Van Zanten’s Happy Days, by Laurids Bruun – reviewed by Helen Bevington

vanzantenFrom Along Came the Witch: A Journal in the 1960s, by Helen Bevington:

June 1966

E. B. White says a favorite book of his is a novel by Laurids Bruun, Van Zanten’s Happy Days. Since my favorite book is anything Mr. White writes, I hurry to the library to share his delight.

Ball One for Mr. White. Every man to his own lotus eating, but he is wrong about Van Zanten’s Happy Days. Aside from a good title, it lacks persuasion. Van Zanten went native in a simpleminded manner on a South Sea island among black savages, convinced that Eden still exists and he had returned to it in a bamboo hut. After finding unmixed joy in the arms of a female savage, with her fears, superstitions, indolence, and lusts, then losing her in a typhoon, he hated thereafter all white women, who by contrast appeared civilized.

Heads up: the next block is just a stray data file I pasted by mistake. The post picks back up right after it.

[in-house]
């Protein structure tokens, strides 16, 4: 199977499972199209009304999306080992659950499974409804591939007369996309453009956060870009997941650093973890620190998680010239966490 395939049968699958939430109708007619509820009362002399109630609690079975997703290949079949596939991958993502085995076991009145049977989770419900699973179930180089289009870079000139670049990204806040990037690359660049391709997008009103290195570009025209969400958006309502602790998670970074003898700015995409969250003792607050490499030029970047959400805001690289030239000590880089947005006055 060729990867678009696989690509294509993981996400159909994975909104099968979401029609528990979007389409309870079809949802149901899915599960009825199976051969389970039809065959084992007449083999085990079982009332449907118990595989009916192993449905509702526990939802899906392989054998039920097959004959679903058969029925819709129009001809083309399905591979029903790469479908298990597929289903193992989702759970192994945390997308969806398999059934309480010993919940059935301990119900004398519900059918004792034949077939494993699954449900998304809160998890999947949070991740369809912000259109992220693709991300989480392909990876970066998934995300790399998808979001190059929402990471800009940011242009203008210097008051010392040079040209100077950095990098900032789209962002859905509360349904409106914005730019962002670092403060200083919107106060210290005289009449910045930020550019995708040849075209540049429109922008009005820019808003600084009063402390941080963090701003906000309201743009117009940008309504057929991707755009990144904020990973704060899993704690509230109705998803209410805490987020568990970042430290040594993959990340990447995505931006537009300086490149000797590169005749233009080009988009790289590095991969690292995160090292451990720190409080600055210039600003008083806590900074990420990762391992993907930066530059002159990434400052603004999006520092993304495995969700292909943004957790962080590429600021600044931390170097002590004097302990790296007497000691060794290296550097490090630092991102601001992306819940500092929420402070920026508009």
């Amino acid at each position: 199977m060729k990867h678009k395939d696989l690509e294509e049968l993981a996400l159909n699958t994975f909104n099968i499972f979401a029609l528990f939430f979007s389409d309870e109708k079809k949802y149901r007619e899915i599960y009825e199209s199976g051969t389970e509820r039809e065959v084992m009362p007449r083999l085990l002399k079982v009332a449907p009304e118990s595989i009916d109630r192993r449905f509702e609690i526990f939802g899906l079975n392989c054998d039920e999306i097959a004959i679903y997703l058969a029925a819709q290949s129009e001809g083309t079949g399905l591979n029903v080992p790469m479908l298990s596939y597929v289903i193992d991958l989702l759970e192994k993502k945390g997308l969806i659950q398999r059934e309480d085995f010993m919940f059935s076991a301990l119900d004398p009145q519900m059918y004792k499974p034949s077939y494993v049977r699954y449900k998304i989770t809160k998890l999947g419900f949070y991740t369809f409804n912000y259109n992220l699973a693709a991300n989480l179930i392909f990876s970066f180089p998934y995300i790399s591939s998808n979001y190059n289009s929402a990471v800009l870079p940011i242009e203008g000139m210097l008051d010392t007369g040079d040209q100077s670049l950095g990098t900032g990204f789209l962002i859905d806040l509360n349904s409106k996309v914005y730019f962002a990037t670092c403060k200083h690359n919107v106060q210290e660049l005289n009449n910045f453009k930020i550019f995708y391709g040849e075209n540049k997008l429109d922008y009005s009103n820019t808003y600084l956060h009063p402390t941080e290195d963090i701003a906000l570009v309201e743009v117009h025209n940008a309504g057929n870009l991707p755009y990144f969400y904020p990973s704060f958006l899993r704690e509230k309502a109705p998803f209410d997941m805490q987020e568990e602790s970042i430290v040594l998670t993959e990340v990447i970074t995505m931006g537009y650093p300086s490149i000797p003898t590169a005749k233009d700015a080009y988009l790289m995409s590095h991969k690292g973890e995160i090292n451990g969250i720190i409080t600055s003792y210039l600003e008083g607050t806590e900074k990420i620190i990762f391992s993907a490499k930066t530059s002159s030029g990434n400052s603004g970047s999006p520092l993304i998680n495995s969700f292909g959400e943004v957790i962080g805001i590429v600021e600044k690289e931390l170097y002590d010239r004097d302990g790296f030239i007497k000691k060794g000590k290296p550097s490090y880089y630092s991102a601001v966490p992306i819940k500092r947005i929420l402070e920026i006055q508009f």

Mr. White used to dream in print about Dorothy Lamour wearing only a sarong and a hibiscus flower, rising up from a swamp to welcome him to Jungle madness. Or, as he said, to “amorous felicity.”

Van Zanten’s Happy Days: A Love Story From Pelli Island, by Laurids Bruun

New York: Alfred A. Knopf, 1922

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